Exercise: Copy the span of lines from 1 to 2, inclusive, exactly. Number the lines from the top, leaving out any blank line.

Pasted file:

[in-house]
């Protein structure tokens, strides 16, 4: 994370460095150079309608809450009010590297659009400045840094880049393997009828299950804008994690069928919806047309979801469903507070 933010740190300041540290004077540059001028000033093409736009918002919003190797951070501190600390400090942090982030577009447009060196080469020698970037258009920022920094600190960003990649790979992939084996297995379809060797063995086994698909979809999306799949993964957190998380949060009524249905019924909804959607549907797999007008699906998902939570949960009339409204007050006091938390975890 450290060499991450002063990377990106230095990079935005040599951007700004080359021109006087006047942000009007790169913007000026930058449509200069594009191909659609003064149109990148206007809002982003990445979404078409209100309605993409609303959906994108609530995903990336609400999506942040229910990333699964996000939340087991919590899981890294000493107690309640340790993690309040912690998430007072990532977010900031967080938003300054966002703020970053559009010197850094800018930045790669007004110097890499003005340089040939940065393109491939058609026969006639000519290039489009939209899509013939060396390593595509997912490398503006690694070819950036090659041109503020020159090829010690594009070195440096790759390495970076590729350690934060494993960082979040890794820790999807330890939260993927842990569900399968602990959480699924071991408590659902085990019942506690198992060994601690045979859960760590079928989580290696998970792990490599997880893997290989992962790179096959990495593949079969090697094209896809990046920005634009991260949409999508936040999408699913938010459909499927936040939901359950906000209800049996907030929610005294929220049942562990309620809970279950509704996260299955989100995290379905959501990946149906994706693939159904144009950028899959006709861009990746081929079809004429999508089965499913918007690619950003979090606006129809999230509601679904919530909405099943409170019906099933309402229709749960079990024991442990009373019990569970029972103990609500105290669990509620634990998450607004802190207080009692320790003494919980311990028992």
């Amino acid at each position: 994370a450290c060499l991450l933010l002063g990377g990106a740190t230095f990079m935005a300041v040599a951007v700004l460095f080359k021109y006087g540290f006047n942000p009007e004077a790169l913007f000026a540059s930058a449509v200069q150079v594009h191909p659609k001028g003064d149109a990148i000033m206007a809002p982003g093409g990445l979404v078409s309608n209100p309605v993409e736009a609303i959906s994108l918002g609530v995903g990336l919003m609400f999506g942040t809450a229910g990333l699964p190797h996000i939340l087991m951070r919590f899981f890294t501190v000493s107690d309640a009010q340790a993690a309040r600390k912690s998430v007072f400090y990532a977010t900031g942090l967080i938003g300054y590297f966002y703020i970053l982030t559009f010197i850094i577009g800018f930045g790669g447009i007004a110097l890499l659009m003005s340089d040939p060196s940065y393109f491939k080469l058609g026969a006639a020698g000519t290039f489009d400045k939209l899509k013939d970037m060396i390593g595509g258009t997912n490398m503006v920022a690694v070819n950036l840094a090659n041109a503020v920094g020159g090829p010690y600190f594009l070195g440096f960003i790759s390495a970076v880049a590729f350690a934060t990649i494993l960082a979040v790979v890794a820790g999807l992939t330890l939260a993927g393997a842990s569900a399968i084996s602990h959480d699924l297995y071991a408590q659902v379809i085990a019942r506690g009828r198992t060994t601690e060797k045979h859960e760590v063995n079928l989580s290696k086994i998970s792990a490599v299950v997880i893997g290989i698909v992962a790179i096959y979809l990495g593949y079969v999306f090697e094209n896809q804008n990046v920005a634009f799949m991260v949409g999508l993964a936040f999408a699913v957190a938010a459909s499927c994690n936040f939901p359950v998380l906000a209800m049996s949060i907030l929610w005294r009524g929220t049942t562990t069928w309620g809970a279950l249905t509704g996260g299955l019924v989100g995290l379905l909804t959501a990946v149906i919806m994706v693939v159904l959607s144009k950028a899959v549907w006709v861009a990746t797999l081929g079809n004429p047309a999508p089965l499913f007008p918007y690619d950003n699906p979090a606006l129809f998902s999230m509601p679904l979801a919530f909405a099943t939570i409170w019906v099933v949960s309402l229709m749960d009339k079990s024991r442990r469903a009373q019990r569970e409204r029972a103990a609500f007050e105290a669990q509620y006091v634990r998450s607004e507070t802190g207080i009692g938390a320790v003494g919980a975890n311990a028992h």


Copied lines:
[in-house]
């Protein structure tokens, strides 16, 4: 994370460095150079309608809450009010590297659009400045840094880049393997009828299950804008994690069928919806047309979801469903507070 933010740190300041540290004077540059001028000033093409736009918002919003190797951070501190600390400090942090982030577009447009060196080469020698970037258009920022920094600190960003990649790979992939084996297995379809060797063995086994698909979809999306799949993964957190998380949060009524249905019924909804959607549907797999007008699906998902939570949960009339409204007050006091938390975890 450290060499991450002063990377990106230095990079935005040599951007700004080359021109006087006047942000009007790169913007000026930058449509200069594009191909659609003064149109990148206007809002982003990445979404078409209100309605993409609303959906994108609530995903990336609400999506942040229910990333699964996000939340087991919590899981890294000493107690309640340790993690309040912690998430007072990532977010900031967080938003300054966002703020970053559009010197850094800018930045790669007004110097890499003005340089040939940065393109491939058609026969006639000519290039489009939209899509013939060396390593595509997912490398503006690694070819950036090659041109503020020159090829010690594009070195440096790759390495970076590729350690934060494993960082979040890794820790999807330890939260993927842990569900399968602990959480699924071991408590659902085990019942506690198992060994601690045979859960760590079928989580290696998970792990490599997880893997290989992962790179096959990495593949079969090697094209896809990046920005634009991260949409999508936040999408699913938010459909499927936040939901359950906000209800049996907030929610005294929220049942562990309620809970279950509704996260299955989100995290379905959501990946149906994706693939159904144009950028899959006709861009990746081929079809004429999508089965499913918007690619950003979090606006129809999230509601679904919530909405099943409170019906099933309402229709749960079990024991442990009373019990569970029972103990609500105290669990509620634990998450607004802190207080009692320790003494919980311990028992």